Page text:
There are many perks to living at the coast. As a long-time local, I spend the majority of my time with fresh sea air in my lungs, sand between my toes and phenomenal food in my belly. And what an exceptional existence it is. If you’re from here, or visit regularly, you’ll know that the likes of Tynemouth, Cullercoats, Whitley Bay and even North Shields, are fast-becoming some of the most exciting, up-and-coming places in the region for great grub, served up by a foodie community that just seems to keep on growing.
High Tide is a mouthwatering addition. A joint venture between local husband-and-wife team, Nathan and Jo Bulch, it’s only been open six months or so, but has been enjoying a wave of glowing reviews since day dot. And they keep rolling in.
All for good reason, as far as I’m concerned. Not only is its creative culinary offering deliciously unique, its whereabouts also makes it an idyllic supper spot. Overlooking Cullercoats Bay, the small-but-mighty bistro is blessed with serene sea views that only get better as the sun begins to set. And the atmosphere is deliciously laid-back.
Food-wise, the focus is on just-in, seasonal produce, so fresh, flavoursome and colourful, each forkful provides a party for your senses. And a lot of it is locallysourced, too. Think quality British meat, just-caught fishy finds from the North Sea and fruit and veg from nearby farm shops – all of which are at the heart of a confident, good-sized evening menu.
In place of strict starters and mains, you’ll discover a range of small and large plates, which you’re free to mix and match, depending on how big your party is, what you fancy, or how hungry you are. Small plates start from £6, while larger dishes are around the £10-£16 mark. Not bad at all, especially if you’re sharing. My dining partner and I could’ve easily ordered the whole menu (just about everything jumped out at us), yet we managed, somehow, to restrain ourselves to six plates; two small, two large and two sweet. But go with whatever your hearts, eyes and bellies desire.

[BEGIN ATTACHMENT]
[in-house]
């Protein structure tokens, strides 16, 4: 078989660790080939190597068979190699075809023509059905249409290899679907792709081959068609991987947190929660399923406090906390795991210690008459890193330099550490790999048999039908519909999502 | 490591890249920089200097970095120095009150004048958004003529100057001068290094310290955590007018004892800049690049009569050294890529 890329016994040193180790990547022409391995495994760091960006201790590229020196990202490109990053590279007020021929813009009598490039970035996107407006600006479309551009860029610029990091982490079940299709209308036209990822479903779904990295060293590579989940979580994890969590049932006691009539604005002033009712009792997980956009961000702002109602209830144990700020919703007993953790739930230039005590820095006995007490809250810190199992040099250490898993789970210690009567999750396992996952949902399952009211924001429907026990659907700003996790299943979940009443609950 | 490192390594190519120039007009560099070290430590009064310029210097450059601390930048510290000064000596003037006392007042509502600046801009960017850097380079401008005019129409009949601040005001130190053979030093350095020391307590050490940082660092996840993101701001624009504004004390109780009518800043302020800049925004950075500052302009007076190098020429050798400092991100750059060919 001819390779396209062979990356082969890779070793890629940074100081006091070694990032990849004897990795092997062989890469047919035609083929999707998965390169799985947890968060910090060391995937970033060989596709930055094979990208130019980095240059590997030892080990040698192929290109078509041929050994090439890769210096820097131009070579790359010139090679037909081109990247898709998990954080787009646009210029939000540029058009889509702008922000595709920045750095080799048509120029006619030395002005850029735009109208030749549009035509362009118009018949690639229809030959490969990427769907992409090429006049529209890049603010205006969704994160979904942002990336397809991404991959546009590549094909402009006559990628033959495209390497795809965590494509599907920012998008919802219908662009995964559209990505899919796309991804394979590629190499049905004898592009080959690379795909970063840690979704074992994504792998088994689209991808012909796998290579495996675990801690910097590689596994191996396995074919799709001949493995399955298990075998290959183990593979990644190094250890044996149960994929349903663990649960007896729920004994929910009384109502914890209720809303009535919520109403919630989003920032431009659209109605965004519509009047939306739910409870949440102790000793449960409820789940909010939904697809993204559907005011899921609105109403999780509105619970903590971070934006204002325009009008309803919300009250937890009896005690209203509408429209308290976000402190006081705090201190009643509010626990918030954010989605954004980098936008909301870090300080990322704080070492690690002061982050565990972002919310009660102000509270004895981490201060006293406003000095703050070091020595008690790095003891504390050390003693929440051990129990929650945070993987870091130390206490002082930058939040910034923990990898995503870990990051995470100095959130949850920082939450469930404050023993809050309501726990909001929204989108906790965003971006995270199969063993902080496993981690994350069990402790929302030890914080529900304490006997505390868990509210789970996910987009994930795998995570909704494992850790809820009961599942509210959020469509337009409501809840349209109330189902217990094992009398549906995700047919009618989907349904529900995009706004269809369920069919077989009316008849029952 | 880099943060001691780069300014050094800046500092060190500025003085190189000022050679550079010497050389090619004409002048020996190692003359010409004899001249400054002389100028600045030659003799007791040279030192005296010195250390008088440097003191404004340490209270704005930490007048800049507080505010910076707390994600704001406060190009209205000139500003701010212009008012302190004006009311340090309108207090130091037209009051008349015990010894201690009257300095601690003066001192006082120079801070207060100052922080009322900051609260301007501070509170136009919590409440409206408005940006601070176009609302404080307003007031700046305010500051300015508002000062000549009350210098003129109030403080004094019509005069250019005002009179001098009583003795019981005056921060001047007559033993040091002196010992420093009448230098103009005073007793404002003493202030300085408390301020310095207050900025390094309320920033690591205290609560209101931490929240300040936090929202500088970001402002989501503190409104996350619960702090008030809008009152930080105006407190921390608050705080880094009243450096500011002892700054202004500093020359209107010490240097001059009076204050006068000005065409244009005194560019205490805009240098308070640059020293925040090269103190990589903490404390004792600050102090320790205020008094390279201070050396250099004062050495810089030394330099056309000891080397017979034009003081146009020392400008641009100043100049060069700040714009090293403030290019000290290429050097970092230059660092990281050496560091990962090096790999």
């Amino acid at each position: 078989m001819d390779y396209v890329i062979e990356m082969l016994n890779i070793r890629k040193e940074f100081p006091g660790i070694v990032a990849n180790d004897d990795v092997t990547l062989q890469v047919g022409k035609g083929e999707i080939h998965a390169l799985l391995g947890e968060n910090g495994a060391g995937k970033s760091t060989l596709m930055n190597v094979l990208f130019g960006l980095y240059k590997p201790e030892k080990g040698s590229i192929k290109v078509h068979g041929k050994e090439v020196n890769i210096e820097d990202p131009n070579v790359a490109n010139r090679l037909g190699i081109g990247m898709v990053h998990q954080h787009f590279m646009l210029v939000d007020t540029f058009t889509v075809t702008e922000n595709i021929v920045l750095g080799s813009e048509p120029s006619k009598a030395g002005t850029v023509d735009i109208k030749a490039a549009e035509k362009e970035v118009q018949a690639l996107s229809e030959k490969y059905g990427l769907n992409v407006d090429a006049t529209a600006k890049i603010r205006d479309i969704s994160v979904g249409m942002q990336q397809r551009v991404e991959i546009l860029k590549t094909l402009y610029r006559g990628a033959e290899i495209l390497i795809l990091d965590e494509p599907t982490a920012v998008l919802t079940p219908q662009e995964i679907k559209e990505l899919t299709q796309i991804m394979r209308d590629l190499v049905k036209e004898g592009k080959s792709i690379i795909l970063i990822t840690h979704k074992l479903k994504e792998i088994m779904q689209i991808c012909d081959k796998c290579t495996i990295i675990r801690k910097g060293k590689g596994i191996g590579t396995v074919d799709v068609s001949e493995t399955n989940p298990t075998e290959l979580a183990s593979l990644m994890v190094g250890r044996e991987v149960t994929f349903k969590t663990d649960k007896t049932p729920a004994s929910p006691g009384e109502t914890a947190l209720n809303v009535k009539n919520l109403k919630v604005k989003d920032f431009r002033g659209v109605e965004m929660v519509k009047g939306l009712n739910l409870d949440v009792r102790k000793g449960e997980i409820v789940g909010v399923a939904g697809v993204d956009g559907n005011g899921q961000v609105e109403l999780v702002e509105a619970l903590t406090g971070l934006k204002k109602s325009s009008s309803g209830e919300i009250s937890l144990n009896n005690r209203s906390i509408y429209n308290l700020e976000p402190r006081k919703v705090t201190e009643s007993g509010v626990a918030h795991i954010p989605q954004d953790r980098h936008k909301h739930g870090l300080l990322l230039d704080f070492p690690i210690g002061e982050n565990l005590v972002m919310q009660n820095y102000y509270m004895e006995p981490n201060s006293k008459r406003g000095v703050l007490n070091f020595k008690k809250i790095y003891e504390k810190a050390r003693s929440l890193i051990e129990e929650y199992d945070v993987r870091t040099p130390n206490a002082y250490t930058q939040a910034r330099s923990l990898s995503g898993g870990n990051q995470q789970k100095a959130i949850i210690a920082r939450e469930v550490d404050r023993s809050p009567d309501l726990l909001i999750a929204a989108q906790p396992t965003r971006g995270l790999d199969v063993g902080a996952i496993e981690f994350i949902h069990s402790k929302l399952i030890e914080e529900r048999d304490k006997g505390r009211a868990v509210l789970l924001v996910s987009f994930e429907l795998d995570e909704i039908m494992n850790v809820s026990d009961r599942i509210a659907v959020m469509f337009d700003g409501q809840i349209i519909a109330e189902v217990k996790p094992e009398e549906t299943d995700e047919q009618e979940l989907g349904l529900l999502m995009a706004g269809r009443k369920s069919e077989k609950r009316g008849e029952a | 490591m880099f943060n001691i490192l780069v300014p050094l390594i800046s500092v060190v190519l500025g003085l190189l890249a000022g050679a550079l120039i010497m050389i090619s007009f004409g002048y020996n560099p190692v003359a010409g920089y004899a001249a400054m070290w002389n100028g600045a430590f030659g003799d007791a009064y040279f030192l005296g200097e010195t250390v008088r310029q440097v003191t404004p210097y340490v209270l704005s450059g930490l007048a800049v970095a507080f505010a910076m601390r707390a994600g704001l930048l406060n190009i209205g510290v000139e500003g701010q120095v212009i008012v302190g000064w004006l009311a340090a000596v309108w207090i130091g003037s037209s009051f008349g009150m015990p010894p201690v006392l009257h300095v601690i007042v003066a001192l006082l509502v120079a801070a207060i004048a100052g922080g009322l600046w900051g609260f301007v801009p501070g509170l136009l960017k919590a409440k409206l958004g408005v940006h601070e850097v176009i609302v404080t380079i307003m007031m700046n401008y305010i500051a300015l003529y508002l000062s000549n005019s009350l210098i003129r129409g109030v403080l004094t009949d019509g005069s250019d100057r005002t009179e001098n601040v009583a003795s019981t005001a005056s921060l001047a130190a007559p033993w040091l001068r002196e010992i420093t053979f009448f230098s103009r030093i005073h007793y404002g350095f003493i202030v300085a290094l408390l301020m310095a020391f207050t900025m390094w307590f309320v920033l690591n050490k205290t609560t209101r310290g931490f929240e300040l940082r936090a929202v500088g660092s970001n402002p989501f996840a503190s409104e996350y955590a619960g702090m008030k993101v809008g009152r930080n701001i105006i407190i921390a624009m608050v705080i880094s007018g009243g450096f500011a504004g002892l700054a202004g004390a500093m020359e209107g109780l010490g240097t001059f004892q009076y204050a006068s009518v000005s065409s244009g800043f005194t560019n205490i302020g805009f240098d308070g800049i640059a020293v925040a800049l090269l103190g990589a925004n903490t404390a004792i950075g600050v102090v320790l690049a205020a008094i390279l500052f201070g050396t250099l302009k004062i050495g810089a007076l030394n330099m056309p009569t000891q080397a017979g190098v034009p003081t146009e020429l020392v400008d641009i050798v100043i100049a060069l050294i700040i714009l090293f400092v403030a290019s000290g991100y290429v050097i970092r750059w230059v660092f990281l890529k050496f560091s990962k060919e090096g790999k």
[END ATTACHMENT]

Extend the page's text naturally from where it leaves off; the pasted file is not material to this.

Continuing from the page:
‘Starters’ was a game of two halves; one vegan, one not so much. I don’t stick to a plant-based diet myself, but if I spy a vegan option on a menu, chances are I’ll go for it – in the hope that it’ll deliver in flavour and flair. Fortunately, High Tide doesn’t shy away from the animal-free options (both sweet and savoury) and this one – a small plate of miso-marinated mushrooms – was a triumph.
Fat and juicy portobellos, bursting with savoury umami flavour, tossed with sweet slithers of radish and beetroot. All finished with a good drizzle of wild garlic oil, vibrant green, and a scattering of toasted hazelnuts.
An intriguing marriage of textures, colours and sweet, savoury and salty flavours that just worked – something we’d never tasted before. We were equally as pleased with the haggis Scotch egg, which arrived as big as our fist. It ticked all the boxes: a crisp, golden crumb, a bright orange, perfectly-gooey yolk and soft, tender meat. Served with chunky, tangy neeps piccalilli – obviously homemade. Great stuff.
From the large plate family, I tucked in to a snow-white, crispy-skinned fillet of skrei cod, dressed in a velvety cream sauce, infused with the taste and scent of the sea, and more of that lovely wild garlic oil. Tenderstem broccoli, baby pickled onions and salty nuggets of pancetta topped the whole thing off, making it my favourite dish of the night.
That said, we both gave the pork fillet a big thumbs up. Baby pink flesh that melted in the mouth, a doorstop-sized portion of crackling, greens, fluffy potatoes and silky, sweet cider jus.
Desserts were the kitchen’s very own chocolate brownie (not bad) and deconstructed fruit crumble, which may, or may not, be on the menu by the time you’re reading this. Not that it matters, though. I’ve recently tried the peanut butter cheesecake (which just so happens to be vegan) and the new white chocolate parfait, with summery raspberry sorbet, and they’re both delicious. There’s even a Mississippi mud pie (also vegan) on offer. What a time to be alive.
When I say we left reluctantly, I mean it – we were the the last diners out of the door. I think that says it all.
Overall, brilliantly-inventive coastal cuisine, served in a twinkly, deliciously-laid back setting. Diners are promised a boatload of flavour with every bite and, although fancy-looking, every plate is served without an ounce of pretension – no foams, gels, rubble of fluff. It’s no-nonsense food – and I know that means a lot to people these days.
And there’s more good news – you don’t have to visit after dark to experience it. The restaurant opens its doors Friday and Saturday mornings especially for brunch (try the sourdough French toast with Chantilly cream, berries and pistachio – it’s a winner) and on Sundays for mighty roasts. You can even swing by between 5pm-6.30pm Monday to Friday, or 5pm-6pm on Saturday, for special early bird dishes. Two for a purse-friendly £15, or three for £18. What are you waiting for?